As mentioned in "general ideas" above, we would like to avoid encoding knowledge of specific LB APIs into the AS API implementation -- this is because there are certainly unbounded use cases for such relationships of "scaled" resources to "shared" resources, and we would only be limiting them by making the implementation specific to a few of them.

Here are some ideas which may work to support this.


NOTE: This is just an idea! We're still considering different ways to do this.

The way LB integration is currently implemented in the AWS-style autoscaling implementation in Heat is by manipulating a LoadBalancer that must be defined in the same stack as the InstanceGroup / AutoScalingGroup. It looks up the LB and manipulates the "Instances" property to include the new instance.

There are problems with this:

  • New implementations of load balancers or LB-like things in Heat require us to update the InstanceGroup code to deal their differing interfaces
  • It won't work for the new autoscale API implementation because the LoadBalancer resource will live in a different stack that is inaccessible to the AS API (the user's stack).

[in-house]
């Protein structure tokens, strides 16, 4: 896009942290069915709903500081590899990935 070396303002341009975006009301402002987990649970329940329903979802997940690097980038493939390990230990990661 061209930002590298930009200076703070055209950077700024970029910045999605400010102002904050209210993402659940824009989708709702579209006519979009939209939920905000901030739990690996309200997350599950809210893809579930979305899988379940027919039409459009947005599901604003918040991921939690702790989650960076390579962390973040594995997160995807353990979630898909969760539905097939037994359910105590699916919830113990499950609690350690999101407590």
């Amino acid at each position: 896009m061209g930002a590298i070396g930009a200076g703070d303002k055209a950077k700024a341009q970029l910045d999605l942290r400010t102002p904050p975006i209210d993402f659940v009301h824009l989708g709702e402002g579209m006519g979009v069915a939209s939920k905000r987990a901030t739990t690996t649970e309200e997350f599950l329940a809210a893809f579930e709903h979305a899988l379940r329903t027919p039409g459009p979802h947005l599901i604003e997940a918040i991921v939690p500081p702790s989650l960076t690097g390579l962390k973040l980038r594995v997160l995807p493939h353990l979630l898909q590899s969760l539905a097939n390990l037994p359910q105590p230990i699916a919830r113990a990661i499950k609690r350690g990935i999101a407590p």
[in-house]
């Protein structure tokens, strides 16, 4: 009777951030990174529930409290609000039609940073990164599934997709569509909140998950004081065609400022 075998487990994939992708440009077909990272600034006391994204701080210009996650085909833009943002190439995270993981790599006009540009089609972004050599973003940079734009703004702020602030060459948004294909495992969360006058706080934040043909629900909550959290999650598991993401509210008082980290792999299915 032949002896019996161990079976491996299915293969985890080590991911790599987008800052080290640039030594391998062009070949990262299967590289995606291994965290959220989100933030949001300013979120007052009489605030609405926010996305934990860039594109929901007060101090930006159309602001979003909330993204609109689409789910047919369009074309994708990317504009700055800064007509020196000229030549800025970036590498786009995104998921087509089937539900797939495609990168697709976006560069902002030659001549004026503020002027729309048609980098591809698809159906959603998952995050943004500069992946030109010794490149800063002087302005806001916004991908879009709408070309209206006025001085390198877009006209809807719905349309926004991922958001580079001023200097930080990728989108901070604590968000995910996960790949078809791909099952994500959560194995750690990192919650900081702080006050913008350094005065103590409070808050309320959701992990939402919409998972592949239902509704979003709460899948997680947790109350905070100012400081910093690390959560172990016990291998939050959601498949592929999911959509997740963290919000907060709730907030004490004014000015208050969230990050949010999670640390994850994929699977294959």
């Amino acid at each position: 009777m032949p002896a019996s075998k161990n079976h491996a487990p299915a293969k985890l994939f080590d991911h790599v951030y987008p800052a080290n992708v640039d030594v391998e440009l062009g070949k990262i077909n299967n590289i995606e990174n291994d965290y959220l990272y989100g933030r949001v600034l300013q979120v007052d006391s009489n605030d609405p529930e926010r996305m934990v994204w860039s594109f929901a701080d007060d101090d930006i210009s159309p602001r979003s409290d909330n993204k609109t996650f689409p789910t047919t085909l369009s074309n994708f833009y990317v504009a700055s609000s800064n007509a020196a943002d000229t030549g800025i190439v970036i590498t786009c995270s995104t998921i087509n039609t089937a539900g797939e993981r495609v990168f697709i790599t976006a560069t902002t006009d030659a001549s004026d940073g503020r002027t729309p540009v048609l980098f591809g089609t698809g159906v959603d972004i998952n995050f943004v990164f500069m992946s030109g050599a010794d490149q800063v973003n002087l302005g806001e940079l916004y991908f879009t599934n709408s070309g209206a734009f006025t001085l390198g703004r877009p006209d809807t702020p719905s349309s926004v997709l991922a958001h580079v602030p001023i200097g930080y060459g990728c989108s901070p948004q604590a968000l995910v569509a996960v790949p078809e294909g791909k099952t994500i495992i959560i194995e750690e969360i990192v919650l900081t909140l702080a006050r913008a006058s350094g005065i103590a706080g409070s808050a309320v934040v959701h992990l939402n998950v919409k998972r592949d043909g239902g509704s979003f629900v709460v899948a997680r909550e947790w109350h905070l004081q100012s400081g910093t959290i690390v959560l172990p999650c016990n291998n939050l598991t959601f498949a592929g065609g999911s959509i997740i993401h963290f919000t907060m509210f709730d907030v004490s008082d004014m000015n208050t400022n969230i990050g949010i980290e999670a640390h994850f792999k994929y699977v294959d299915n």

• It's not general to other types of shared resource integration.

One possible way to rectify this is to introduce a new resource that is meant only for associating instances with load balancers. This resource would be specific to the type of load balancer integrating with, and should ideally take an underlying LB resource ID, and an IP address (supplied from an attribute of the instance).

So, for example, there would be one resource called OS::Neutron::LBMember:

  • OS::Neutron::LBMember
    • Properties: